I'd like to respond to the several articles, opinion pieces and letters addressing the topic of wind turbines in Somerset County ( "Gone with the wind farm?" April 20). Do the math. Reporters, editors and readers should question the claims of Pioneer Green. First, take a look at any U.S. wind energy map. There is hardly any wind in Maryland, especially compared to states where wind energy has a solid foothold. That is why Pioneer Green seeks to install turbines 100 feet higher than any other turbines approved by the Federal Aviation Administration.
NEWS
April 28, 2014
The insidious piece of legislation to temporarily ban a wind farm in Somerset County is an appalling example of the politics of special interests at work ( "Gone with the wind farm?" April 20). The bill is completely unnecessary to protect the mission of Patuxent River Naval Air Station or, for that matter, the bottom lines of the defense contractors who are behind it. What the bill does do is to give one region of the state, an affluent area, veto power over the economic development of another area, which happens to be its poorest.
NEWS
April 28, 2014
Regarding The Sun's editorial asking Gov. Martin O'Malley to veto a bill that would delay approval of a wind farm in Somerset County ( "Gone with the wind farm?" April 20), I take offense at you describing industrial turbines as "windmills. " That's like calling a mountain lion a house cat. Next, when there were 60 turbines in the project a year ago, there were 500 construction jobs and 14.6 permanent jobs. Now that it has been changed to 29 turbines (or 25 depending on who is giving you the numbers)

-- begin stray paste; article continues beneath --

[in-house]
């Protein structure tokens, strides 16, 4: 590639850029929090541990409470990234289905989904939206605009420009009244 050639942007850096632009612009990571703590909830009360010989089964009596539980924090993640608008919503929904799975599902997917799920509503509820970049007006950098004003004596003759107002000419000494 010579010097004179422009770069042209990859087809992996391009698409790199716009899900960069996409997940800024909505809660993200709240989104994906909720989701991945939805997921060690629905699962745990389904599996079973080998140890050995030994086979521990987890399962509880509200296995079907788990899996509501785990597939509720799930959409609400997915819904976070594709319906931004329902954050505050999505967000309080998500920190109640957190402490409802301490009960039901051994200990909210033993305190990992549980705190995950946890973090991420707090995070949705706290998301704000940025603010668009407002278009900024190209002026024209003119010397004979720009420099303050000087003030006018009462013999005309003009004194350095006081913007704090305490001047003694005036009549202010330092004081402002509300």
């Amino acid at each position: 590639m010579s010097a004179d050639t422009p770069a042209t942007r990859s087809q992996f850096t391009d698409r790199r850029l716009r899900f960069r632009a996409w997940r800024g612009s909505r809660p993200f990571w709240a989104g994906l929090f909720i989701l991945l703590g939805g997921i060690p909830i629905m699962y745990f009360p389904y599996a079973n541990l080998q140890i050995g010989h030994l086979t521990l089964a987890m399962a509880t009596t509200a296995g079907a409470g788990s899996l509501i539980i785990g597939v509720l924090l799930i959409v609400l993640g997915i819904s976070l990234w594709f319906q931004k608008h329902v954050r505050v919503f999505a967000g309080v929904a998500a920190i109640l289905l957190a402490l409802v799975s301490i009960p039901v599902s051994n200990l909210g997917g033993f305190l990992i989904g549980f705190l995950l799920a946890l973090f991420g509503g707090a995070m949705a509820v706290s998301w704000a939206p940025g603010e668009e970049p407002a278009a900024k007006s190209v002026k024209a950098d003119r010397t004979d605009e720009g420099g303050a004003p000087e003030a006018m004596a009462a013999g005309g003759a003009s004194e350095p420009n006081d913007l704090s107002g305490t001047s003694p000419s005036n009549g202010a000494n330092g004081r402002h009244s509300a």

NEWS
April 28, 2014
As the former director of the Atlantic Test Ranges at Patuxent River, Maryland I have been reading with interest the various articles related to the effects of wind turbines on instrumentation radar systems located at this facility. I am a recognized national expert on test range operations with over 40 years of experience in this field. I would like to let the public know that wind turbine development on the Eastern Shore is a real encroachment threat to sensitive test measurements performed by the Navy at Patuxent River.
NEWS
April 27, 2014
The recent letter in The Sun, "Wind farm not worth the risk to Pax River " (April 24), clouds the discussion. Writer Norman Meadow seems to suggest that the wind farm is a poor business investment. The backers of the project must think otherwise. The only way to know for sure would be to build it. The true importance of the wind farm is that it shows that the state of Maryland recognizes there is a problem with the use of fossil fuel and is willing to take a chance on solving it. If we show that we think something can or should be done, perhaps other people will follow our lead.
NEWS
April 23, 2014
In response to the April 21 commentary regarding the proposed wind farm in Somerset County ( "A wind-win situation" , Pioneer Green (aka Great Bay Wind) claims that they have conducted studies showing that the proposed 600-foot-tall industrial wind turbines proposed for the county will not negatively impact Patuxent River naval station radar operations. During the state Senate hearing on April 1, it was clear after much testimony that included input from representatives of Pioneer Green that members of the delegation did not agree with their claim of due diligence.
NEWS
April 23, 2014
In response to the April 21 commentary regarding the proposed wind farm in Somerset County ( "A wind-win situation" , Pioneer Green (aka Great Bay Wind) claims that they have conducted studies showing that the proposed 600-foot-tall industrial wind turbines proposed for the county will not negatively impact Patuxent River naval station radar operations. During the state Senate hearing on April 1, it was clear after much testimony that included input from representatives of Pioneer Green that members of the delegation did not agree with their claim of due diligence.